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Could There Still Be New Comics?

Believe it or not, there are still some comics being published!  2000 AD/Rebellion continues with their weekly progs and megazines, which we cover in our Multiver-City One column.  You can subscribe to get digital copies right in their app for both titles. If you’re the “try before you buy” type, there’s a small selection of free issues.

The world of manga also continues. Viz’s Shonen Jump posts the latest manga chapters for free on their website each week (and we recap some series in our This Week in Shonen Jump column), and a subscription at $1.99 a month will unlock archived chapters.  (Note: Issue #21, due to come out on April 20th, will now be delayed to April 27th due to a possible case of COVID-19 in publisher Shueisha’s offices.) Kodansha Comics, available on several of the platforms mentioned here, recently announced that they will continue their publishing schedule switching to digital-first and delayed print editions.

And this may be the perfect time to dig into webcomics! There’s several online platforms for webcomics, such as Tapas and WEBTOON, along with creator-hosted websites.  If you’re not sure where to start, you may want to check out our Webcomics Weekly roundup for a few ideas.  Some creators and publishers, such as recently launched AWA Studios and the creative team behind “Ice Cream Man” moved their print operations in some sort of online format.

One suggestion from my boyfriend , a longtime webcomics reader, that will help manage your webcomics, is to set up folders in your browser bookmarks for each day of the week and then put the webcomic links in the folder on the day they update. Each day, open up the bookmark folder for that day and you have all your updates in one place!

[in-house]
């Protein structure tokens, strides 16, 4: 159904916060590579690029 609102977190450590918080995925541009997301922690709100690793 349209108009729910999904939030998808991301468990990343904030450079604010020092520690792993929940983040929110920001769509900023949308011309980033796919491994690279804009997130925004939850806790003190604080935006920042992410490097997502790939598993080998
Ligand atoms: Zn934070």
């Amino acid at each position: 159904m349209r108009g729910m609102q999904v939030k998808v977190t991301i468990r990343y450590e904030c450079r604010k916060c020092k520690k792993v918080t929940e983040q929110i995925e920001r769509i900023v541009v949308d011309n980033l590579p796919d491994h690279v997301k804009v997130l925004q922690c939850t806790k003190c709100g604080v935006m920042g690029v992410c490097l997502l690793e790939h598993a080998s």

Dem Longboxes and Shelves

Nothing does beat holding a physical book, so if you’ve been neglecting organizing your shelves or longboxes, perhaps now is the time.  And then when that’s all done, just dig in and find a new series – – or revisit an old friend – – that you may have missed in the disorganization.  One benefit to physical books is you don’t have news notifications going off in your face while you’re reading, so if you need to turn off the world for the sake of your mental health, a good physical book is the way to do it.

Support your Creators and Your LCS! 

It can’t be said enough that creators, local comic shops, and even smaller indie publishers are feeling the worst economic pinch of all.  However possible, and within your own budgets, if you can buy directly from a creator or publisher, do it. Every little bit helps.  Some publishers such as TKO Presents and Source Point Press, have special sales and/or offer to donate a portion of their proceeds to a local shop of your choice.

If your LCS is still open in some form, and you can safely shop with them, do so. Robert Venditti launched the #PullBoxPayItForward program, encouraging folks to pay off a pull box for someone else so they can get their books and the shop gets much needed revenue.  And there’s nothing stopping you from doing some shopping at your local shop which may be offering things such as curbside delivery or mail order.  Some have even gotten creative to stay open, such as Quimby’s NYC selling books at Crest Hardware (hardware shops are considered “essential” in New York and thus still open), and I swore I saw another NYC-area store joke on social media this week about trying to get on DoorDash by selling soda along with comics.

So whatever route you choose, there’s plenty to read as we ride out this pandemic. And there will be new comics again someday.  But for now, let’s social distance with a good story together (but apart).

Kate Kosturski

Kate Kosturski is your Multiversity social media manager, a librarian by day and a comics geek...well, by day too (and by night). Kate's writing has also been featured at PanelxPanel, Women Write About Comics, and Geeks OUT. She spends her free time spending too much money on Funko POP figures and LEGO, playing with yarn, and rooting for the hapless New York Mets. Follow her on Twitter at @librarian_kate.